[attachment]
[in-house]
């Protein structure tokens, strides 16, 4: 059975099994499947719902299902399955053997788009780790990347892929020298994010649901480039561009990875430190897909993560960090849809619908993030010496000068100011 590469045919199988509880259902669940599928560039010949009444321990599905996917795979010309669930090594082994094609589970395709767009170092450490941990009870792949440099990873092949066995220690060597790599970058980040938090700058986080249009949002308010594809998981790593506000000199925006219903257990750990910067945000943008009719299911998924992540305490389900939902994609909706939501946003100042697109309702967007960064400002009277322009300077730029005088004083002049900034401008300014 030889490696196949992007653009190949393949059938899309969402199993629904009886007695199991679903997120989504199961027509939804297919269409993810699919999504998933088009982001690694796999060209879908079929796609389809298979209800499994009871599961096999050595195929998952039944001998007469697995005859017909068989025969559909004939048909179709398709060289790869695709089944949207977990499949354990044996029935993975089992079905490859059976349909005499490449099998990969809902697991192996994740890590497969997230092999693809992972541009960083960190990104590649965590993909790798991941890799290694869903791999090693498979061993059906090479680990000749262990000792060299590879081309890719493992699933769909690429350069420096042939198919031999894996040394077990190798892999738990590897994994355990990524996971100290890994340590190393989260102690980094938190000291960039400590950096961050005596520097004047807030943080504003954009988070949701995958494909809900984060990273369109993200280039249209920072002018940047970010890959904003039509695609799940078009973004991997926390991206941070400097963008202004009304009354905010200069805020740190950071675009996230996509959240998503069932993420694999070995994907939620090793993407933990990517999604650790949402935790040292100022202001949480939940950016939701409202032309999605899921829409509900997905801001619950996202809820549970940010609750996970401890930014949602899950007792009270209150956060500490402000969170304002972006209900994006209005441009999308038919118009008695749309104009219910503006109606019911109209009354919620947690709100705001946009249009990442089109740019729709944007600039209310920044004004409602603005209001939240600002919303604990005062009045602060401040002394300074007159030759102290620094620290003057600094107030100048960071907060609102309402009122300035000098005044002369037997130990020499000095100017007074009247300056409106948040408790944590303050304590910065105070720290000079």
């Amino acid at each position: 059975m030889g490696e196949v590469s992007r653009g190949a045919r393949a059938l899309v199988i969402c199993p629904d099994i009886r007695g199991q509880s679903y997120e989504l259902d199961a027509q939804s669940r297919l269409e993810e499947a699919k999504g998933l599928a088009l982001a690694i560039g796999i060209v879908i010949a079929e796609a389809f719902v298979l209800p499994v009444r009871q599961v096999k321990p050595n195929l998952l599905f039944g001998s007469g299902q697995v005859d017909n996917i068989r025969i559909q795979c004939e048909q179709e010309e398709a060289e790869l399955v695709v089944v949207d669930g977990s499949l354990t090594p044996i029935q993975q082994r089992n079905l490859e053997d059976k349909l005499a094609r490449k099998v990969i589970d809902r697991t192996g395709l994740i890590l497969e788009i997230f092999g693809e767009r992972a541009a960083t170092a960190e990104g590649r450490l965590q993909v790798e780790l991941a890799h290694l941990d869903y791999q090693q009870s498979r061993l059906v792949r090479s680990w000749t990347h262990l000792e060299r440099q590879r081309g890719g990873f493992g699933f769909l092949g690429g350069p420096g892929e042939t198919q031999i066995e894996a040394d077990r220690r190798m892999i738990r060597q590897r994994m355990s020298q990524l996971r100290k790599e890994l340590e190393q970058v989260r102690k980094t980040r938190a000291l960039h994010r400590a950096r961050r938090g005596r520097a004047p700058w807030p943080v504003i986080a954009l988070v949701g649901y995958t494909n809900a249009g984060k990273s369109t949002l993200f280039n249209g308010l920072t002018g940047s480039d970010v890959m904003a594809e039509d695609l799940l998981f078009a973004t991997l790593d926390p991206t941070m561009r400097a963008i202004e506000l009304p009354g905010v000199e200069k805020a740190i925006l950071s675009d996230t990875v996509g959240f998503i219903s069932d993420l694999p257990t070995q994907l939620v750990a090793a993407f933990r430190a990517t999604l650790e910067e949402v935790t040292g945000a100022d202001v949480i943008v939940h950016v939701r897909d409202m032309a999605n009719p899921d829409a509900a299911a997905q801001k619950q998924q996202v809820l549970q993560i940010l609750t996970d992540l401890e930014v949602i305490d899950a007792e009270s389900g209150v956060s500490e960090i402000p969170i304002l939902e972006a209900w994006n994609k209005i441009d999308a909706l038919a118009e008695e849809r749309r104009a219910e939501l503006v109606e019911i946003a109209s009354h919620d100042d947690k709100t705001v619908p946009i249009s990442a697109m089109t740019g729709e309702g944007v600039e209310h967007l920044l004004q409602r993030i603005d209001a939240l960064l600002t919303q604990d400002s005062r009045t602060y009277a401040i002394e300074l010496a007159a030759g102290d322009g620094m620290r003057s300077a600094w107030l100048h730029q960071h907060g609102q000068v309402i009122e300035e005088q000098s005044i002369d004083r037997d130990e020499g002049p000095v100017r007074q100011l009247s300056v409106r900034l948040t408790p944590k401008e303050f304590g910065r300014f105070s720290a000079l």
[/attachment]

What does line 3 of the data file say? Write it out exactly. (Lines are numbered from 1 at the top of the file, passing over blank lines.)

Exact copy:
């Amino acid at each position: 059975m030889g490696e196949v590469s992007r653009g190949a045919r393949a059938l899309v199988i969402c199993p629904d099994i009886r007695g199991q509880s679903y997120e989504l259902d199961a027509q939804s669940r297919l269409e993810e499947a699919k999504g998933l599928a088009l982001a690694i560039g796999i060209v879908i010949a079929e796609a389809f719902v298979l209800p499994v009444r009871q599961v096999k321990p050595n195929l998952l599905f039944g001998s007469g299902q697995v005859d017909n996917i068989r025969i559909q795979c004939e048909q179709e010309e398709a060289e790869l399955v695709v089944v949207d669930g977990s499949l354990t090594p044996i029935q993975q082994r089992n079905l490859e053997d059976k349909l005499a094609r490449k099998v990969i589970d809902r697991t192996g395709l994740i890590l497969e788009i997230f092999g693809e767009r992972a541009a960083t170092a960190e990104g590649r450490l965590q993909v790798e780790l991941a890799h290694l941990d869903y791999q090693q009870s498979r061993l059906v792949r090479s680990w000749t990347h262990l000792e060299r440099q590879r081309g890719g990873f493992g699933f769909l092949g690429g350069p420096g892929e042939t198919q031999i066995e894996a040394d077990r220690r190798m892999i738990r060597q590897r994994m355990s020298q990524l996971r100290k790599e890994l340590e190393q970058v989260r102690k980094t980040r938190a000291l960039h994010r400590a950096r961050r938090g005596r520097a004047p700058w807030p943080v504003i986080a954009l988070v949701g649901y995958t494909n809900a249009g984060k990273s369109t949002l993200f280039n249209g308010l920072t002018g940047s480039d970010v890959m904003a594809e039509d695609l799940l998981f078009a973004t991997l790593d926390p991206t941070m561009r400097a963008i202004e506000l009304p009354g905010v000199e200069k805020a740190i925006l950071s675009d996230t990875v996509g959240f998503i219903s069932d993420l694999p257990t070995q994907l939620v750990a090793a993407f933990r430190a990517t999604l650790e910067e949402v935790t040292g945000a100022d202001v949480i943008v939940h950016v939701r897909d409202m032309a999605n009719p899921d829409a509900a299911a997905q801001k619950q998924q996202v809820l549970q993560i940010l609750t996970d992540l401890e930014v949602i305490d899950a007792e009270s389900g209150v956060s500490e960090i402000p969170i304002l939902e972006a209900w994006n994609k209005i441009d999308a909706l038919a118009e008695e849809r749309r104009a219910e939501l503006v109606e019911i946003a109209s009354h919620d100042d947690k709100t705001v619908p946009i249009s990442a697109m089109t740019g729709e309702g944007v600039e209310h967007l920044l004004q409602r993030i603005d209001a939240l960064l600002t919303q604990d400002s005062r009045t602060y009277a401040i002394e300074l010496a007159a030759g102290d322009g620094m620290r003057s300077a600094w107030l100048h730029q960071h907060g609102q000068v309402i009122e300035e005088q000098s005044i002369d004083r037997d130990e020499g002049p000095v100017r007074q100011l009247s300056v409106r900034l948040t408790p944590k401008e303050f304590g910065r300014f105070s720290a000079l």